07.20.2017 Panorama Above 'Perseverance Valley' on Mars
07.20.2017 Compass and Scale Image for Phobos and Mars
07.20.2017 Phobos in Orbit around Mars
07.11.2017 'Nathan Bridges Dune' on a Martian Mountain
07.11.2017 'Ireson Hill' on Mount Sharp, Mars
07.11.2017 Mars 2020 CacheCam Sample Tube
06.29.2017 Traction control testing
06.21.2017 A.I. laser targeting
06.01.2017 Diagram of Lake Stratification on Mars
06.01.2017 Mars Reconnaissance Orbiter By the Numbers
05.23.2017 Testing Mars 2020's Engineering Cameras
05.22.2017 NASA's Mars 2020 Rover Artist's Concept #1
05.15.2017 Putting Martian 'Tribulation' Behind
05.15.2017 From 'Tribulation' to 'Perseverance' on Mars
04.20.2017 Chemical Laptop Team
04.20.2017 Subcritical Water Extractor
04.20.2017 Chemical Laptop
04.20.2017 Atacama Landscape
03.30.2017 Measuring Mars' Atmosphere Loss
03.29.2017 Lifetime Achievement Award to Theisinger
03.29.2017 A Decade of Compiling the Sharpest Mars Map
03.21.2017 Break in Raised Tread on Curiosity Wheel
03.17.2017 COBALT/JPL team
03.09.2017 Back-to-Back Martian Dust Storms
02.27.2017 Swirling Dust in Gale Crater, Mars, Sol 1613
02.27.2017 Dust Devil Passes Near Martian Sand Dune
02.27.2017 Sand Moving Under Curiosity, One Day to Next
02.08.2017 Mars Reconnaissance Orbiter Observes Changes
01.26.2017 Mono Lake
01.25.2017 'Wing' Dike of Hardened Lava in New Mexico
01.25.2017 Blade-Like Martian Walls Outline Polygons
01.23.2017 Spirit And Opportunity By The Numbers
01.10.2017 Mars 2020 Rover - Artist's Concept
01.06.2017 Earth and Its Moon, as Seen From Mars
12.13.2016 Now and Long Ago at Gale Crater, Mars
12.13.2016 Where's Boron? Mars Rover Detects It
11.15.2016 Schiaparelli Impact Site on Mars, Stereo
11.03.2016 Schiaparelli Impact Site on Mars, in Color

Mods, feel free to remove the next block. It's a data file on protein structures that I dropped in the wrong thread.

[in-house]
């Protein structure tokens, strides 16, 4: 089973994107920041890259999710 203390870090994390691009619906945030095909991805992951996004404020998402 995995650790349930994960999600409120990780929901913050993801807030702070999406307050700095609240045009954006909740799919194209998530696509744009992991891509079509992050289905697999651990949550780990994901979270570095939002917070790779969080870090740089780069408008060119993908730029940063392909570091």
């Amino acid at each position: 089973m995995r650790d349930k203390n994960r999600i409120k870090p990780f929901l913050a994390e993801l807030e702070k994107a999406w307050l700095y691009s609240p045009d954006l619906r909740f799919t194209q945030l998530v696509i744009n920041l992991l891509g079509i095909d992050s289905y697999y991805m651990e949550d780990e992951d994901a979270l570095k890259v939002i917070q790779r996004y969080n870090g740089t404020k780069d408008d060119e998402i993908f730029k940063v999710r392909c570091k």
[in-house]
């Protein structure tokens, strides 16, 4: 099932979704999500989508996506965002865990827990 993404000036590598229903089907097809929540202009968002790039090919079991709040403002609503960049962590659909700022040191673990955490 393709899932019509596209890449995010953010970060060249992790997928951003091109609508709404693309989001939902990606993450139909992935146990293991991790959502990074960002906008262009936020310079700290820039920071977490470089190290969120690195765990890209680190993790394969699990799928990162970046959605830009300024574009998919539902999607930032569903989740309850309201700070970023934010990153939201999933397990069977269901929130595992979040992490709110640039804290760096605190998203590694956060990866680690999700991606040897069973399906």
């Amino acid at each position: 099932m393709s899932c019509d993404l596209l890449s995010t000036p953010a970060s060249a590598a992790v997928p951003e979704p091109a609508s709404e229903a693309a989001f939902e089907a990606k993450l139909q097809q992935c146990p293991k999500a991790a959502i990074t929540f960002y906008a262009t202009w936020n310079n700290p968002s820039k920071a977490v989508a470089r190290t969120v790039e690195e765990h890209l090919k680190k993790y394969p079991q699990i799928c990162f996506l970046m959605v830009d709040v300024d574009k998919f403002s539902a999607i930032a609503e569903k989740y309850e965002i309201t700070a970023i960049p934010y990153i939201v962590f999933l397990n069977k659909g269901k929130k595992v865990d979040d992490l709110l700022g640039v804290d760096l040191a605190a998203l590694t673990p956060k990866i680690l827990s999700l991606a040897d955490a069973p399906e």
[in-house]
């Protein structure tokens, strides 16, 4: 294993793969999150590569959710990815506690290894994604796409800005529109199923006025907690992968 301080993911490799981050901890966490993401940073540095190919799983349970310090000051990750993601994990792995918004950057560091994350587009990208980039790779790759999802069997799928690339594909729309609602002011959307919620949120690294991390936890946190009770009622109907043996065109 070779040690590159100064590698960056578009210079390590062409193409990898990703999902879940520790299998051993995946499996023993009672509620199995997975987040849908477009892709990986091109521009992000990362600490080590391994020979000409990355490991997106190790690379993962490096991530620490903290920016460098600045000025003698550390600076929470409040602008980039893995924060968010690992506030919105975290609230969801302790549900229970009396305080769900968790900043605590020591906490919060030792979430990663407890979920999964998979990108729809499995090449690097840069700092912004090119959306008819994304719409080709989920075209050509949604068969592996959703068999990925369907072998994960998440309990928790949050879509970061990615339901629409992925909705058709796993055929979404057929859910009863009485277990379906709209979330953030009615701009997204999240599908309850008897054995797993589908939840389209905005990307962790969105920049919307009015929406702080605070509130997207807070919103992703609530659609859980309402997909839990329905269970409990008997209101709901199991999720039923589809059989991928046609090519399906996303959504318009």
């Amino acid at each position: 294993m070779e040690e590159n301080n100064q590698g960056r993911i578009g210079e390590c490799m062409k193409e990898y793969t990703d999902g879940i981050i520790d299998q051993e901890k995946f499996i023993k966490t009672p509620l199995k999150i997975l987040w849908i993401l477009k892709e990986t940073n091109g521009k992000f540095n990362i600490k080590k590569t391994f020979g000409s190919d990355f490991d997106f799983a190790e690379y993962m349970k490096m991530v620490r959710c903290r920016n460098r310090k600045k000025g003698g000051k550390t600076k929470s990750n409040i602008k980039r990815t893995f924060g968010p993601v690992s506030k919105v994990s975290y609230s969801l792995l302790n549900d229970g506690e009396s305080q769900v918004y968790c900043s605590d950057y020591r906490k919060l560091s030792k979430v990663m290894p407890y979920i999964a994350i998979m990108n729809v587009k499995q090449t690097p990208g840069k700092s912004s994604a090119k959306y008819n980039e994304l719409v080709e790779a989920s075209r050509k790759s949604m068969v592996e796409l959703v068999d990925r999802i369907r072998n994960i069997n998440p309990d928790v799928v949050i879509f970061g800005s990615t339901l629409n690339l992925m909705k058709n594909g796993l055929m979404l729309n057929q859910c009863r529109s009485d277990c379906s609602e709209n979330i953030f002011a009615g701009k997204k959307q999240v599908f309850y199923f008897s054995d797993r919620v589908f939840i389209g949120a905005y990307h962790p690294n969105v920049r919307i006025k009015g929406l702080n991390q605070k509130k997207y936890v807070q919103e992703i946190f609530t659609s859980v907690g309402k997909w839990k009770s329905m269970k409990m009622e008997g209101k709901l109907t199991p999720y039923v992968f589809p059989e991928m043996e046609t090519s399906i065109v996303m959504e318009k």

Break in Raised Tread on Curiosity WheelTwo of the raised treads, called grousers, on the left middle wheel of NASA's Curiosity Mars rover broke during the first quarter of 2017, including the one seen partially detached at the top of the wheel in this image from the Mars Hand Lens Imager (MAHLI) camera on the rover's arm.
This image was taken on March 19, 2017, as part of a set used by rover team members to inspect the condition of the rover's six wheels during the 1,641st Martian day, or sol, of Curiosity's work on Mars.
Holes and tears in the wheels worsened significantly during 2013 as Curiosity was crossing terrain studded with sharp rocks on the route from near its 2012 landing site to the base of Mount Sharp. Team members have used MAHLI systematically since then to watch for when any of the zig-zag shaped grousers begin to break. The last prior set of wheel-inspection images from before Sol 1641 was taken on Jan. 27, 2017, (Sol 1591) and revealed no broken grousers.
Longevity testing with identical aluminum wheels on Earth indicates that when three grousers on a given wheel have broken, that wheel has reached about 60 percent of its useful life. Curiosity has driven well over 60 percent of the amount needed for reaching all the geological layers planned as the mission's science destinations, so the start of seeing broken grousers is not expected to affect the mission's operations.
As with other images from Curiosity's cameras, all of the wheel-inspection exposures are available in the raw images collections at http://mars.nasa.gov/msl/multimedia/raw/.
Curiosity's six aluminum wheels are about 20 inches (50 centimeters) in diameter and 16 inches (40 centimeters) wide. Each of the six wheels has its own drive motor, and the four corner wheels also have steering motors.
MAHLI was built by Malin Space Science Systems, San Diego. NASA's Jet Propulsion Laboratory, a division of the California Institute of Technology in Pasadena, manages the Mars Science Laboratory Project for the NASA Science Mission Directorate, Washington. JPL designed and built the project's Curiosity rover. More information about Curiosity is online at http://www.nasa.gov/msl and http://mars.nasa.gov/msl/.
Image Credit: NASA/JPL-Caltech/MSSS